Ghostbusters 2.0
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Ghostbusters 2.0

In my book Fictions Inc.: The Corporation in Postmodern Fiction, Film, and Popular Culture (2014), I present a case for the original Ghostbusters (1984) as an allegory of the neoliberal transformation of New York City (and by extension America) in which the Ghostbusters themselves function as a kind of corporate savior. In the film, of course, the group is basically a small business on par with pest control exterminators, as one of the group's television commercials suggests. However, the Ghostbusters's business booms after the city finds itself unable to cope with the growing problem of paranormal activity—the ghosts that commit petty crimes, loitering/haunting, and comprise a troubling "otherness" that can be seen as representative of poor and minority residents of certain NY City neighborhoods that were seen as acting as a drain on the city's already tenuous resources. The Ghostbuster's "clean up the city" by removing undesirable "residents" and "containing" them in their Containment Unit in a process analogous to the "urban renewal" projects meant to cure the city of its blighted areas after the 1970s fiscal crisis through the implementation of public-private partnerships that greatly favored businesses and corporations with massive tax cuts and other concessions.

Ghostbusters, then, can clearly be seen as a movie heralding the increasing corporate power and profits during the early stages of a neoliberal America that Ronald Reagan would continue to usher in via a healthy dose of corporate tax cuts, deregulation, union busting, and by slashing a variety of social services. Not only are the Ghostbusters freed from any oversight or regulation when the mayor grants them the authority to save the city (the EPA is the true villain of the film because it shuts down the nuclear powered containment unit the Ghostbusters are running, which leads to the actual crisis), but they are seen as the only option in the face of a failing government that is unequipped to handle the crisis in addition to adequately policing or running the city. Despite the film's overarching if obscured political/economic logic, we nevertheless find ourselves rooting for the Ghostbusters, the small start-up that eventually makes it big, to save the day. In short, we root for corporate power and influence under the guise of a kind of superhero group.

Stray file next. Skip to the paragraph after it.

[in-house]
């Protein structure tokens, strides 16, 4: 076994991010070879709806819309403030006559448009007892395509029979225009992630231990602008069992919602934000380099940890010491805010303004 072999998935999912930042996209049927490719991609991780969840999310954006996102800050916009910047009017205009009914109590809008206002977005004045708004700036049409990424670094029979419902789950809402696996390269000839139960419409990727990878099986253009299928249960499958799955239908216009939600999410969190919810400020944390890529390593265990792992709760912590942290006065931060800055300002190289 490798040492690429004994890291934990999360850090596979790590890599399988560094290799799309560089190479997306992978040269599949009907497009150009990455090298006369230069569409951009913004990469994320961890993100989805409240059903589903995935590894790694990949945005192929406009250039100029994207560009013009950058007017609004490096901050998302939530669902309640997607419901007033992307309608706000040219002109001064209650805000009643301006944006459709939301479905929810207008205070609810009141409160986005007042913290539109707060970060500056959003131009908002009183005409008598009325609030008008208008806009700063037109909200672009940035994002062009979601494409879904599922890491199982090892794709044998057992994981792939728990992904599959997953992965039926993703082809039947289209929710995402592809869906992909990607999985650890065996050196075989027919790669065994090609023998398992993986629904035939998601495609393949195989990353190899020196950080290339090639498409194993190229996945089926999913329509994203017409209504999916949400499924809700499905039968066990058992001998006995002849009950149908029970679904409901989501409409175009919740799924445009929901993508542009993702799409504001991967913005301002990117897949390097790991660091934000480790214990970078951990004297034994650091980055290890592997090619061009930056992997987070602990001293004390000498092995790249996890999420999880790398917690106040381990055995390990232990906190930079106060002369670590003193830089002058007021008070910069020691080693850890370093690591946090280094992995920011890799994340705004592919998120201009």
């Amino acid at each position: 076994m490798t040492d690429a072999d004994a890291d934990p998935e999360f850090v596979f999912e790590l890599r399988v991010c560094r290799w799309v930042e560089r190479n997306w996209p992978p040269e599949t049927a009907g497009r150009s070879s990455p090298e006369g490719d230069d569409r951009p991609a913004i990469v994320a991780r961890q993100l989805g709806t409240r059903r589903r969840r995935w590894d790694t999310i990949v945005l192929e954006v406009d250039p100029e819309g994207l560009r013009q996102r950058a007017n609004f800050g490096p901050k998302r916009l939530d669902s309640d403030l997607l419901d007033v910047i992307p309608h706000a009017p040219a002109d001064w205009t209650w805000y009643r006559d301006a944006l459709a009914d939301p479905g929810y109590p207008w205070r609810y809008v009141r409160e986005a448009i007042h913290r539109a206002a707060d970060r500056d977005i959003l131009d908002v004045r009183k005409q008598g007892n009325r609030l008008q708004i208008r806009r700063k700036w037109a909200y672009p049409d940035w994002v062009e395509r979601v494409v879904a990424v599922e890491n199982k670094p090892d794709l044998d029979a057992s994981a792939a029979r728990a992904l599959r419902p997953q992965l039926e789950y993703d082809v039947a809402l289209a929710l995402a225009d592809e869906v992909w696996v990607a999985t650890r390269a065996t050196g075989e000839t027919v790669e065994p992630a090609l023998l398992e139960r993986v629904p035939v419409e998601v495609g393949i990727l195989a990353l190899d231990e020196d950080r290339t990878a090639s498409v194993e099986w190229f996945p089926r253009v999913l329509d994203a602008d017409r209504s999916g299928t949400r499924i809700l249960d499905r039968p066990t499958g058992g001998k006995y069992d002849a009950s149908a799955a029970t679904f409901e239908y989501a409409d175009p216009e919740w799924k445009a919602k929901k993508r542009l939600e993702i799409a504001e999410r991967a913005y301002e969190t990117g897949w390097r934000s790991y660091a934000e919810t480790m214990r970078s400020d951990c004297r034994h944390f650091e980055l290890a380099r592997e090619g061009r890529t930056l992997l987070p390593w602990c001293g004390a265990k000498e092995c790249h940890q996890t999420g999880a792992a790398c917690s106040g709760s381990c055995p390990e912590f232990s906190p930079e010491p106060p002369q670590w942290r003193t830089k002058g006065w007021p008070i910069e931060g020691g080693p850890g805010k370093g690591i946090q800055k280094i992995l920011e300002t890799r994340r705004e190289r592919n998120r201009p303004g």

In the new Ghostbusters (2016), we once again find ourselves cheering for a small business—another tech-start up, paranormal exterminating business—that becomes enormously successful after the city government finds itself unable to handle an overwhelming threat. Yet if the first Ghostbusters can be said to play out a fantasy of the corporation as savior that helps to "clean up" and "revitalize" the city, what is left to do for the latest crew of Ghostbusters? The city of the new Ghostbusters, for instance, is a post-, not pre-, gentrified New York. The downtown that Egon Spengler once likened to a "war zone" that nevertheless offers the group cheap real estate in the form of an abandoned firehouse (another instance of the city's failings), has been transformed, in the new film, into an up-an-coming neighborhood whose converted firehouse is a too-expensive, trendy "loft-space" that forces the new Ghostbusters to move further downtown (to a small space above a Chinese restaurant in Chinatown, as if even this would be affordable). Consequently, the ghosts of the past in this gentrified and post-9/11 Ghostbusters do not hold the same symbolic meaning that they once did. The ghosts of the first film are depicted as pests or nuisances, and they are "present" in a sense—indicative of NYC's present "problems"—but the new film can only offer cartoon or flattened "historical" ghosts—a soldier from the revolutionary war, some circus-like, Tim Burtonesque figures, Slimer from the first film, etc. (one wonders where the ghosts of Native Americans or even the slaves who built Wall Street might be). And whereas the EPA is the true villain in the earlier film—the Feds' regulation creates the fin(anci)al crisis—the new film shifts this threat onto an individual man whose resentment fuels his capture and...


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